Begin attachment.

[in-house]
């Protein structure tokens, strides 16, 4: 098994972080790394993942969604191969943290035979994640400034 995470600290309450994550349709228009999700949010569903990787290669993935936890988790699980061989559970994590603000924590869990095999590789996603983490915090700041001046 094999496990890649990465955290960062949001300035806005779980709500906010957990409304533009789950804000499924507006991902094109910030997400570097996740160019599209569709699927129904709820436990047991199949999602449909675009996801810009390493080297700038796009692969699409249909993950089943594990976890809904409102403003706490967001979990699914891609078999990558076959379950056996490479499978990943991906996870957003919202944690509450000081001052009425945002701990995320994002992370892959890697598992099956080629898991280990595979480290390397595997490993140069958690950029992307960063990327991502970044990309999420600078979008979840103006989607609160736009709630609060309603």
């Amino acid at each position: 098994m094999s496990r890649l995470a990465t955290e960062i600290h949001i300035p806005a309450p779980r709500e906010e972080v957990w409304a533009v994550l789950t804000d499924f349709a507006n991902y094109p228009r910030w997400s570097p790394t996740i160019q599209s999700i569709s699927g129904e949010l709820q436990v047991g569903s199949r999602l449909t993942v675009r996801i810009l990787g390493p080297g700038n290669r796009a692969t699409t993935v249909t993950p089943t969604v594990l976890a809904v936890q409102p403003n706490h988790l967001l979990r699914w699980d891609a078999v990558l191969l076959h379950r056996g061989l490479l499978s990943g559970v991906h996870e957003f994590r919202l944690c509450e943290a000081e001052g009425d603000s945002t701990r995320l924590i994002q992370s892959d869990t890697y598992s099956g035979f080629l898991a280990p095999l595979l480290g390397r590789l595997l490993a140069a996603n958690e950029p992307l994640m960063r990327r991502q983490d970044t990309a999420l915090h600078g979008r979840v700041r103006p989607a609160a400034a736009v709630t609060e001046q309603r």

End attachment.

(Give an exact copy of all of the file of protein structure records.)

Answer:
[in-house]
């Protein structure tokens, strides 16, 4: 098994972080790394993942969604191969943290035979994640400034 995470600290309450994550349709228009999700949010569903990787290669993935936890988790699980061989559970994590603000924590869990095999590789996603983490915090700041001046 094999496990890649990465955290960062949001300035806005779980709500906010957990409304533009789950804000499924507006991902094109910030997400570097996740160019599209569709699927129904709820436990047991199949999602449909675009996801810009390493080297700038796009692969699409249909993950089943594990976890809904409102403003706490967001979990699914891609078999990558076959379950056996490479499978990943991906996870957003919202944690509450000081001052009425945002701990995320994002992370892959890697598992099956080629898991280990595979480290390397595997490993140069958690950029992307960063990327991502970044990309999420600078979008979840103006989607609160736009709630609060309603």
């Amino acid at each position: 098994m094999s496990r890649l995470a990465t955290e960062i600290h949001i300035p806005a309450p779980r709500e906010e972080v957990w409304a533009v994550l789950t804000d499924f349709a507006n991902y094109p228009r910030w997400s570097p790394t996740i160019q599209s999700i569709s699927g129904e949010l709820q436990v047991g569903s199949r999602l449909t993942v675009r996801i810009l990787g390493p080297g700038n290669r796009a692969t699409t993935v249909t993950p089943t969604v594990l976890a809904v936890q409102p403003n706490h988790l967001l979990r699914w699980d891609a078999v990558l191969l076959h379950r056996g061989l490479l499978s990943g559970v991906h996870e957003f994590r919202l944690c509450e943290a000081e001052g009425d603000s945002t701990r995320l924590i994002q992370s892959d869990t890697y598992s099956g035979f080629l898991a280990p095999l595979l480290g390397r590789l595997l490993a140069a996603n958690e950029p992307l994640m960063r990327r991502q983490d970044t990309a999420l915090h600078g979008r979840v700041r103006p989607a609160a400034a736009v709630t609060e001046q309603r």